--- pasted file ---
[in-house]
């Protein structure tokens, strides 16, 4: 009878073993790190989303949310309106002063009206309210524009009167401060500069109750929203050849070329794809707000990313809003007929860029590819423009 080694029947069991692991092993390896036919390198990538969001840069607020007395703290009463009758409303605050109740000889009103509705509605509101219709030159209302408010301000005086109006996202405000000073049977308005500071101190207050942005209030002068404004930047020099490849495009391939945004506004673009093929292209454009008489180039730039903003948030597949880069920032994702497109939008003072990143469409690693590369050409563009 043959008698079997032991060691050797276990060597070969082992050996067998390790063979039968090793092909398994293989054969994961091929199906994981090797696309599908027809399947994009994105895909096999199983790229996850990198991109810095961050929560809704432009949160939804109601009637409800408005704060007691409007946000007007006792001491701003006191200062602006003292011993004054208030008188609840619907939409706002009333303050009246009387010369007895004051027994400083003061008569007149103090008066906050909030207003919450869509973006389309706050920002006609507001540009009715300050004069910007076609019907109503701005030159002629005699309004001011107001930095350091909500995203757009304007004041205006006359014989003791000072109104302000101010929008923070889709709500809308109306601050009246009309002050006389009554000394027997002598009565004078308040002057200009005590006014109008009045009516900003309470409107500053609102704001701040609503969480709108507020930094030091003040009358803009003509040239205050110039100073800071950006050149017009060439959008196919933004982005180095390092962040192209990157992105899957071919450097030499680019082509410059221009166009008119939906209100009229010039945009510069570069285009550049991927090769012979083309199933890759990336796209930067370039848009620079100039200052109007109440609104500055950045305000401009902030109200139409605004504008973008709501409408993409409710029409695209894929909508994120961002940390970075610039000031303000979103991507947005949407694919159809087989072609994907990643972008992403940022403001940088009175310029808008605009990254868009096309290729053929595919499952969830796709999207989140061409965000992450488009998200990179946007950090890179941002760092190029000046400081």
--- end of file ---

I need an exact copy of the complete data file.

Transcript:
[in-house]
């Protein structure tokens, strides 16, 4: 009878073993790190989303949310309106002063009206309210524009009167401060500069109750929203050849070329794809707000990313809003007929860029590819423009 080694029947069991692991092993390896036919390198990538969001840069607020007395703290009463009758409303605050109740000889009103509705509605509101219709030159209302408010301000005086109006996202405000000073049977308005500071101190207050942005209030002068404004930047020099490849495009391939945004506004673009093929292209454009008489180039730039903003948030597949880069920032994702497109939008003072990143469409690693590369050409563009 043959008698079997032991060691050797276990060597070969082992050996067998390790063979039968090793092909398994293989054969994961091929199906994981090797696309599908027809399947994009994105895909096999199983790229996850990198991109810095961050929560809704432009949160939804109601009637409800408005704060007691409007946000007007006792001491701003006191200062602006003292011993004054208030008188609840619907939409706002009333303050009246009387010369007895004051027994400083003061008569007149103090008066906050909030207003919450869509973006389309706050920002006609507001540009009715300050004069910007076609019907109503701005030159002629005699309004001011107001930095350091909500995203757009304007004041205006006359014989003791000072109104302000101010929008923070889709709500809308109306601050009246009309002050006389009554000394027997002598009565004078308040002057200009005590006014109008009045009516900003309470409107500053609102704001701040609503969480709108507020930094030091003040009358803009003509040239205050110039100073800071950006050149017009060439959008196919933004982005180095390092962040192209990157992105899957071919450097030499680019082509410059221009166009008119939906209100009229010039945009510069570069285009550049991927090769012979083309199933890759990336796209930067370039848009620079100039200052109007109440609104500055950045305000401009902030109200139409605004504008973008709501409408993409409710029409695209894929909508994120961002940390970075610039000031303000979103991507947005949407694919159809087989072609994907990643972008992403940022403001940088009175310029808008605009990254868009096309290729053929595919499952969830796709999207989140061409965000992450488009998200990179946007950090890179941002760092190029000046400081």